The Howard University School of Law has an illustrious civil rights history, evidenced by portraits of well-known judges, politicians and business people who are alumni along the school walls. One such alumnus, Thurgood Marshall, was head of the NAACP Legal Defense and Educational Fund and chief attorney for plaintiffs in the landmark Brown v. the Board of Education of Topeka case.
Now the law school has created the Thurgood Marshall Civil Rights Center, headed by Justin Hansford, an associate professor at the school who will serve as the center’s executive director.
Hansford, a native Washingtonian, Howard University and Georgetown University Law School alumnus, came home to Howard to start the Civil Rights Center after spending time in St. Louis and Ferguson, Mo. He was an associate professor at Saint Louis University Law School, but he also was protesting and representing protesters in Ferguson, including the family of Michael Brown, a Black teen who was fatally shot in 2014 during an altercation with a police officer. His death led to protests in Ferguson and in other cities.
Hansford said his protests and advocacy role in the Michael Brown incident did not sit well with the higher-ups at Saint Louis Law School.
“That was unpopular in St. Louis,” Hansford said. “Some of the people at the law school felt I was taking Mike Brown’s side. I was supposed to be neutral as a professor.”
The tense work environment at Saint Louis Law School took a positive turn for Hansford. He left that law school for a teaching position at the Harvard University Law School, which led to a teaching position at Georgetown University Law School, then to the Civil Rights Center at Howard.
Hansford described the center as a working blend of civil and human rights.
“I’m not someone who believes litigation is the answer,” he said about the direction of the center. “I believe that to create social change, you have to go beyond the courtroom. You have to engage in organizing, policy approaches, and you have to change public opinion.”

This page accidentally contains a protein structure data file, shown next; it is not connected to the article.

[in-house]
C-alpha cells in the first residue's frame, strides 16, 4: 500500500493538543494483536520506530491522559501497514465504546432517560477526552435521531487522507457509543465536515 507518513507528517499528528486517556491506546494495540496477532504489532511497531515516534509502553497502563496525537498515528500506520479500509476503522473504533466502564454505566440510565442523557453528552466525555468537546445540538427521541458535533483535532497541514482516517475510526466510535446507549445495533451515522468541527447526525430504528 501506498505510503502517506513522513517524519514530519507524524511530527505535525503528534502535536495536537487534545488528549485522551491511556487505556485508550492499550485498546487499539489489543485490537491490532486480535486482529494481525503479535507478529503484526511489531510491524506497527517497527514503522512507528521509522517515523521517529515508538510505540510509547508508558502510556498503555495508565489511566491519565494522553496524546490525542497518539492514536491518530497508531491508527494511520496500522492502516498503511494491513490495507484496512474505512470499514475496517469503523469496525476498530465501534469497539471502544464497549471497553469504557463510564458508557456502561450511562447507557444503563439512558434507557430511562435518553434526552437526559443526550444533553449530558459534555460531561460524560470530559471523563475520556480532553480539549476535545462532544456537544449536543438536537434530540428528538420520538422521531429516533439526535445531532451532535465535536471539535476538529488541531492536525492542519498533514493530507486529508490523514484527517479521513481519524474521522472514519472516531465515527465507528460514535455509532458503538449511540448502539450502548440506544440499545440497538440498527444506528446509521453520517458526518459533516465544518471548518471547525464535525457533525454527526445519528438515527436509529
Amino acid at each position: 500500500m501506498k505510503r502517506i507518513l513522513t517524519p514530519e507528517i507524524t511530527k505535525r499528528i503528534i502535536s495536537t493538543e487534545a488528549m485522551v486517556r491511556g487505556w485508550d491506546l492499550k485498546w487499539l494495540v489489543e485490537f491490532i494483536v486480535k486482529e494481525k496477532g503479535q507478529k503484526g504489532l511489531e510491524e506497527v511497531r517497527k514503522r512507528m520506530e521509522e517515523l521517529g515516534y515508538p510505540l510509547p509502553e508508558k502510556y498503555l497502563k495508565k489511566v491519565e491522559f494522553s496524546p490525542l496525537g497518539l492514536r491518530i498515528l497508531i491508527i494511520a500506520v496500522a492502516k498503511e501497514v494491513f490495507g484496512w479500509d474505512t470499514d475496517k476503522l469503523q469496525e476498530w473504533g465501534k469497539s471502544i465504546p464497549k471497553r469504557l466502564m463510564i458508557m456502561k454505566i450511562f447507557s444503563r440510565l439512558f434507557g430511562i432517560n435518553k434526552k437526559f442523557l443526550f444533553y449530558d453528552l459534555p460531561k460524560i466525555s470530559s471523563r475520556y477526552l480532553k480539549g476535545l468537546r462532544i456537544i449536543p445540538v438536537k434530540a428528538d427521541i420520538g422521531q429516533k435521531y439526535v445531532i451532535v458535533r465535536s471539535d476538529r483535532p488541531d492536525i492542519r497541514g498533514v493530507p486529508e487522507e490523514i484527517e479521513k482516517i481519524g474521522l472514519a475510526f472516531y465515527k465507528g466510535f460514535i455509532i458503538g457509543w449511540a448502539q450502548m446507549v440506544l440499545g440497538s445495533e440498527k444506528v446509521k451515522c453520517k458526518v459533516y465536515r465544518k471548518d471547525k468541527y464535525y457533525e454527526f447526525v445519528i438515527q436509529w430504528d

Danielle Holley-Walker, dean of the Howard law school, said she wants to ensure the center functions as a community-based operation that recognizes Howard’s past and future work.
“Howard is the home of civil rights laws,” she said. “All of the major civil rights cases ever decided by the U.S. Supreme Court started with lawyers that graduated from this law school. If you don’t talk about your legacy and how you’re building on that legacy, pretty soon that legacy may die.”
By engaging in community-based work, the center plans to expand the law school’s clinics on civil rights, fair housing, child welfare/family justice, investor justice and education, and intellectual property and trademark. The center has three components: litigation to represent citizens on legal actions, public policy work where law students research and testify for legislative change, and a think tank where academics and thought leaders come to the law school to discuss civil and human rights topics.
Howard law students are actively involved in the center’s work on current civil rights issues. Second-year law student Kaisha Penn is a clinic staffer working directly on human and civil rights issues. One current clinic project, research of successful reparations cases in the U.S., will link with another clinic initiative in which Howard law students are contributing to a resource toolkit to help others work on securing reparations from institutions or individuals.
Elijah Porter, another second-year law student at Howard, is editor-in-chief of the university’s Human and Civil Rights Law Review. The review publishes the HCR Forum, a series of blogs posted throughout the year with real-time analyses of civil and human rights legal proceedings that the public can access.
Law students will visit schools to conduct “Know Your Rights” sessions. Through the center, Howard law students also will use social media as a whistleblower tool to inform the public about activities that can infringe on civil liberties.
Hansford said he desires to bring the resources of the center to neighborhoods in the District and suburban communities, particularly high school students in Ward 8. Some of his ideas for the center are to educate high school students about their human rights so that they have a sense of empowerment. He also wants to bring public and charter school students to the Howard campus to meet law students at the center.
“We want to engage Washington, D.C., and the entire area in our work of trying to create social change,” Hansford said. “We want to bring in scholars, advocates, local and national lawyers, nonprofit legal organizations and other groups to see [Howard’s law school] is breaking new ground. That’s our agenda. I want us to get big wins that are tangible and that open people’s minds.”